SEC investigates Overstock token sale, shares slide

NEW YORK (Reuters) - The U.S. Securities and Exchange Commission is investigating Inc's OSTK.O sale of cryptocurrency to investors, the online retailer said in a filing on Thursday, sending it shares lower by as much as 10 percent.

The seal of the U.S. Securities and Exchange Commission hangs on the wall at SEC headquarters in Washington, June 24, 2011. REUTERS/Jonathan Ernst

Overstock said it would cooperate with the SEC and was responding to the agency’s request for documents.

Overstock also said in the filing that it had concluded an initial coin offering (ICO) pre-sale after raising $100 million, and it had initiated a subsequent fundraising round.

It announced the ICO launch in October last year and said at the time the offering would be legally compliant with SEC rules using an instrument called the Simple Agreement for Future Tokens.

In midday trading, Overstock shares were down 4.4 percent at $57.85.

Overstock said the SEC investigation did not mean that the SEC had concluded that anyone had violated the law or that the SEC had “a negative opinion of any person, entity, or security.”

On Wednesday, the Wall Street Journal reported that the SEC had issued dozens of subpoenas aimed at ICOs, a strategy of raising funds in cryptocurrencies, in a broad investigation of the multi-billion dollar cryptocurrency industry.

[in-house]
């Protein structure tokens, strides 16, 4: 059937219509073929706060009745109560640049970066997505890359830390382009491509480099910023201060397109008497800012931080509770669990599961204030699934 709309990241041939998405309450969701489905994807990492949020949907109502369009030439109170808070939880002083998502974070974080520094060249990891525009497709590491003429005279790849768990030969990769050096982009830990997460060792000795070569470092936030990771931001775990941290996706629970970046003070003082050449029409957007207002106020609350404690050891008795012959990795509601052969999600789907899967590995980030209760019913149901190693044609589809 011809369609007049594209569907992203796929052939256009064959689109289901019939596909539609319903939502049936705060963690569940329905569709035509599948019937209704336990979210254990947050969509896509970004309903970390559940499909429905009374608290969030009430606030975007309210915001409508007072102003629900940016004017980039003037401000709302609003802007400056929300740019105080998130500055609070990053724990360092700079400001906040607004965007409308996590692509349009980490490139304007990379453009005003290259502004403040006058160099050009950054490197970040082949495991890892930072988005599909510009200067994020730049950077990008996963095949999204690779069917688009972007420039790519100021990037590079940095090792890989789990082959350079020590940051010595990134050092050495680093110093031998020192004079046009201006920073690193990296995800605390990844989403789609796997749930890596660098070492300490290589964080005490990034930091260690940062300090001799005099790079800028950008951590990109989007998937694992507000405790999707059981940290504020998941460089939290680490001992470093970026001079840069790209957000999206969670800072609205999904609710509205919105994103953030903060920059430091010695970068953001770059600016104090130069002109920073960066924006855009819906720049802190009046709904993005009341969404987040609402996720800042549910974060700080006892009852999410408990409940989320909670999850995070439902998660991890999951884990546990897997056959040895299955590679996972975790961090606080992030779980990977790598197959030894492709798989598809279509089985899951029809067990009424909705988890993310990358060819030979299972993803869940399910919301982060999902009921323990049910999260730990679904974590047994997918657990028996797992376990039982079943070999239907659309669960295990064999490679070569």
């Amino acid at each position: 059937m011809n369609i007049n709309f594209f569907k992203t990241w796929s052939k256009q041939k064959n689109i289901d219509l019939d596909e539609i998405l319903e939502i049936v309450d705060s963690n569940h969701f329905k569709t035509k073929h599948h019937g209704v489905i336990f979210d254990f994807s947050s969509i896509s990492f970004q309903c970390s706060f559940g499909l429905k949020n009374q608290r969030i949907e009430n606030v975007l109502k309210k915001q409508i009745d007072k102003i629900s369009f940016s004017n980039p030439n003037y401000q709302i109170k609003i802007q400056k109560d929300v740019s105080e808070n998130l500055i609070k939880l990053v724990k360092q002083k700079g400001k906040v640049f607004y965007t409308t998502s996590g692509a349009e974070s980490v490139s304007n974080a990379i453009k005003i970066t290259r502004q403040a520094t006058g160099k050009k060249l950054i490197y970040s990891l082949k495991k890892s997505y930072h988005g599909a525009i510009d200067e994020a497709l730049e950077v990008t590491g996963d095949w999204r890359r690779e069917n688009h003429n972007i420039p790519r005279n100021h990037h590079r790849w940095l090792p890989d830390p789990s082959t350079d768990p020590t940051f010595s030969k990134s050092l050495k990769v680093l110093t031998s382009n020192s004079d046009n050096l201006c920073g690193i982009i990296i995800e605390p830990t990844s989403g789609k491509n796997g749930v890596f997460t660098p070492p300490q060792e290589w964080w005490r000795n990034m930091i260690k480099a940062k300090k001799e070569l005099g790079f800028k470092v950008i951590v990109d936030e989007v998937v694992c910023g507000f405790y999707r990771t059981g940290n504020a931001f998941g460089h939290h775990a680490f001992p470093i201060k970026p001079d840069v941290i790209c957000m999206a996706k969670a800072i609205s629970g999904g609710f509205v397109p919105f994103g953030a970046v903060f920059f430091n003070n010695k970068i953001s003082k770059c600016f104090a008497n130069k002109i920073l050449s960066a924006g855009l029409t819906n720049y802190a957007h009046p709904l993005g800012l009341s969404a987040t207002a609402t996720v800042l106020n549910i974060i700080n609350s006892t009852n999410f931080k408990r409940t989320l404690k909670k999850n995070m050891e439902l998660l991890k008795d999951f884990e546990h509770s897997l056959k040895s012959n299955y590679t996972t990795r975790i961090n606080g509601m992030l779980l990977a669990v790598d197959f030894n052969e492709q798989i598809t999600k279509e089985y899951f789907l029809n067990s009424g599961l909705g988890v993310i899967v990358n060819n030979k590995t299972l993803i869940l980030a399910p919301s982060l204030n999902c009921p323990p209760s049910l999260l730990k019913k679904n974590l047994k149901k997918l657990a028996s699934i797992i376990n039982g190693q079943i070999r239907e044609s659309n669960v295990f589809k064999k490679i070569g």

The SEC declined to comment on the Wall Street Journal article.

SEC Chairman Jay Clayton, appearing before the Senate Banking Committee last month, said he may ask Congress to pass legislation to improve oversight of virtual currencies such as bitcoin amid concerns about the risks posed by the emerging asset class.

Clayton repeated that public offerings comprising digital tokens are securities and subject to the same investor protection rules as equity market offerings.

The February hearing followed a rout in the price of bitcoin, which has lost about half its value since the start of the year on concerns ranging from a global regulatory clampdown to a ban by some banks on using credit cards to buy bitcoin.

“I hope it will scare scammers and fraudsters,” George Giaglis, a professor at the University of Nicosia in Cyprus and an adviser to ICOs outside the United States, said of the SEC investigation.

He added that SEC-determined compliance would make ICOs more expensive. “But investors will feel more secure. So hopefully this would create a more mature market,” he said.

ICOs raised about $5.5 billion dollars last year, from just $200 million in 2016. The total market capitalization for the more than 1,500 cryptocurrencies that trade on digital asset exchanges has reached nearly half a trillion dollars so far this year.

Reporting by Gertrude Chavez-Dreyfuss; Editing by Susan Thomas